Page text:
Everyone’s favorite all-in-one college application, a.k.a. the Common App, created a free app last fall to help students manage and keep track of their college applications. I had a chance to test run “onTrack” on my iPhone last week…and the results? Two solid thumbs up (or 4 out of 5 stars, if we’re using the App Store’s rating system)! Should you download the app? Take a look at the top features below to decide for yourself.
First off, let’s consider what Common App’s onTrack can and can’t do.
- You can see your progress in completing the Common App, including the status of your recommendation assignments and college-specific supplements
- You can’t access your actual Common Application, or enter data on any of the six basic Common App tabs
- You can see a complete record of the colleges on your “My Colleges” list and add new schools to (or remove old schools from) your list
- You can’t submit your application, or pay any application fees
- You can’t invite teachers or counselors to complete their recommendations online
- You can set reminders to alert yourself of upcoming application deadlines as well as your own self-imposed deadlines (e.g. Write Georgia Tech essays this weekend!)
While some of these can’ts seem to be particular downers, keep in mind that the good folks at the Common App created onTrack based on the feedback of high school students. And, according to the app’s developers, students didn’t want an app that would allow them to submit their applications from a mobile device; they just wanted a smart and easy way to manage their application progress. From this standpoint, onTrack absolutely delivers.
When you first log into the onTrack app (using your Common App username and password, of course), you’ll see the full inventory of colleges on your “My Colleges” list; their deadlines; what application plan you’ll be using (early action, early decision, rolling, etc.); and whether or not the application is “in progress” or ready to submit. And when you click on a particular college in that list, you’ll see the complete breakdown of which components of that application have yet to be completed. These two screens provide applicants with a clear, at-a-glance view of their application progress—and one that’s arguably more user-friendly than the “Dashboard” located on www.commonapp.org.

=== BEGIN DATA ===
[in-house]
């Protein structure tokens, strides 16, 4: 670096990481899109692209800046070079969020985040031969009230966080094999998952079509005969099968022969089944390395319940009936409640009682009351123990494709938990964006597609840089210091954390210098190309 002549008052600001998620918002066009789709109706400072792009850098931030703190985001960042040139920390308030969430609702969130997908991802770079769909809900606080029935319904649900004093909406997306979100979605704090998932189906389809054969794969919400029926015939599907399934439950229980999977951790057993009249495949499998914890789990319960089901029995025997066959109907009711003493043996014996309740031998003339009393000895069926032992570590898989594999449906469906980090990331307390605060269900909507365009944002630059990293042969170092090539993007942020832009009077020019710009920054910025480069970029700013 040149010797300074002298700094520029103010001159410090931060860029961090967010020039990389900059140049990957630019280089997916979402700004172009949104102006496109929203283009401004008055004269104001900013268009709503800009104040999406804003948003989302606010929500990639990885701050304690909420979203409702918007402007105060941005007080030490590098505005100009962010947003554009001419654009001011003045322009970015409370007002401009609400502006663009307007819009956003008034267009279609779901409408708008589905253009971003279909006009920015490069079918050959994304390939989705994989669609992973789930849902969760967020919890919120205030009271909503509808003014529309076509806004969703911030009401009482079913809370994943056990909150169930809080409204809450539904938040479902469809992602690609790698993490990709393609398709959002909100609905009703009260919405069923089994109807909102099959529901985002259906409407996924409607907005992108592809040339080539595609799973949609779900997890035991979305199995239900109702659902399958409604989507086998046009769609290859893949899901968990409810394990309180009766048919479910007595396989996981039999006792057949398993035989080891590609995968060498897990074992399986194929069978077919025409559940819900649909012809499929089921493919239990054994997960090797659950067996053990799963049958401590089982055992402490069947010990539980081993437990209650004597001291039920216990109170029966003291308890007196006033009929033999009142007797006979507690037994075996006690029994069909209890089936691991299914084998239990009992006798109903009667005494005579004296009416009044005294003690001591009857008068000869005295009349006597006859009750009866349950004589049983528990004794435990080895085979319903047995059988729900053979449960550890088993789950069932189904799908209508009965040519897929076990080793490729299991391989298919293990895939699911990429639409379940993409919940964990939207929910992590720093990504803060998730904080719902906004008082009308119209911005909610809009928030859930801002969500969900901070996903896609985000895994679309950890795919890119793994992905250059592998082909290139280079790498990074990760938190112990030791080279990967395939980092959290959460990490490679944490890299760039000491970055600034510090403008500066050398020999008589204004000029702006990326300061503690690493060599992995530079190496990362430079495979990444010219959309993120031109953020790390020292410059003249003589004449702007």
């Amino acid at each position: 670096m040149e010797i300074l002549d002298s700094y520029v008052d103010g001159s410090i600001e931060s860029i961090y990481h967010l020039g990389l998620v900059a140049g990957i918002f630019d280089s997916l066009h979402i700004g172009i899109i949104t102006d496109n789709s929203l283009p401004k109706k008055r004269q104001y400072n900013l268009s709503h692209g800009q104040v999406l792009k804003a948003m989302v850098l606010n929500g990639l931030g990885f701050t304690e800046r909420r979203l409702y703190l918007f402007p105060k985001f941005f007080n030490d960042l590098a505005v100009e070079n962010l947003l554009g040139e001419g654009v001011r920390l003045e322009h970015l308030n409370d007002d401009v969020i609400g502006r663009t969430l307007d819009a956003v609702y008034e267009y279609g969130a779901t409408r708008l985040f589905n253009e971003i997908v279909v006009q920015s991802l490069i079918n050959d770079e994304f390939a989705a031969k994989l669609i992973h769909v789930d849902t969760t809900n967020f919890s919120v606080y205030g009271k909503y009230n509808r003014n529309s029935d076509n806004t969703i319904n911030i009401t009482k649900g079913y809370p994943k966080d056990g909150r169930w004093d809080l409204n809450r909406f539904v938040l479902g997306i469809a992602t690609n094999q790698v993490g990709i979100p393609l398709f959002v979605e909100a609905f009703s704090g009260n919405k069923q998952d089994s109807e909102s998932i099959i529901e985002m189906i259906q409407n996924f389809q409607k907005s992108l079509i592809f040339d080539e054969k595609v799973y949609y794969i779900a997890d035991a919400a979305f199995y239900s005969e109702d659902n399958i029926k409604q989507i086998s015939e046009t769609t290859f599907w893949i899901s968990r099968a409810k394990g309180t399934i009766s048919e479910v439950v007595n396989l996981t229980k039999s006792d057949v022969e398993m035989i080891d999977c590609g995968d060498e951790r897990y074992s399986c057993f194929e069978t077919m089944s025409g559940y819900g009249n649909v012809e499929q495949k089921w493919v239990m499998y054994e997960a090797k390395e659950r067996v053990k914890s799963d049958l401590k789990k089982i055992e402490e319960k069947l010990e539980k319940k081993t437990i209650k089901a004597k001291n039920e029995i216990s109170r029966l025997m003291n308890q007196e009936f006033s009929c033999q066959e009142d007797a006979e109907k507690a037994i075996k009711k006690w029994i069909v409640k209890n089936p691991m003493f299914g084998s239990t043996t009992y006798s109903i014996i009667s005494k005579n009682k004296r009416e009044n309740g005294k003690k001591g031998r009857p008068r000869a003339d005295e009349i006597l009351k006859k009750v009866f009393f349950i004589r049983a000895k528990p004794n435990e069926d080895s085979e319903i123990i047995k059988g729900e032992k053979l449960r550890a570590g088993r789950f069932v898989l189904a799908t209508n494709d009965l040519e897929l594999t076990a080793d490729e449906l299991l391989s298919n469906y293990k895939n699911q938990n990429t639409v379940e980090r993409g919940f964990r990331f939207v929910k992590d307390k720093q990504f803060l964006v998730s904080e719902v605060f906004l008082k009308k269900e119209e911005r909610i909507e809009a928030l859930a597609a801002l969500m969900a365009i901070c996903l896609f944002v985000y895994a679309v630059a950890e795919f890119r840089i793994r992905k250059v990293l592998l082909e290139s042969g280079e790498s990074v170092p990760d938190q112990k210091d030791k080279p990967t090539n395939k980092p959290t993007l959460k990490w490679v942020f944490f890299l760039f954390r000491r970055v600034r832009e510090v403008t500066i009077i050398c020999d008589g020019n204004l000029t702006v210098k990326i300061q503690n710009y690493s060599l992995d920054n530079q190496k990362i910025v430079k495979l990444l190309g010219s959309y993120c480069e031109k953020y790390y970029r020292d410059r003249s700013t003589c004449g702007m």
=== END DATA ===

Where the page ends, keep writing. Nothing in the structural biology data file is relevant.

Let’s say you change your mind about a school being on your college list. With a quick swipe to the left, you can eliminate that college from your roster. And if you’re ready to add a new school to your list, the app’s rudimentary search feature allows you to do just that. I was pleasantly surprised to see how quickly my computer-based Common App updated after I made changes through the app (and vice versa). It usually took mere seconds for the two applications to sync with each other.
If there’s one downside to onTrack it’s that not all students will be able to manage their teacher recommendations through the app. However, this is an issue many students face when using the Common App through www.commonapp.org as well. Students whose high schools use Naviance eDocs to submit transcripts and letters of recommendation will see an aggravating message alerting them of their need to contact their school counselor for assistance with recommender assignments. If your high school doesn’t rely on eDocs, though, rejoice! You can see the name of every recommender you’ve already assigned to your applications, as well as the status of those recommendations. And if you’re worried that your teacher hasn’t received your invite, swiping left on her name on the “My Recommenders” page will allow you to send a follow-up invitation.
All in all, Common App’s onTrack seems to be a success. For students who are knee-deep in the application process and eat, sleep, and breathe with a cell phone in their hand, onTrack is an intuitive and easy-to-use app that will help students monitor their Common App status. Non-iPhone users take note: While onTrack is currently only available through Apple’s App Store, an Android version of the app should make its debut sometime this fall. Then nobody will have an excuse for not staying organized while applying to college!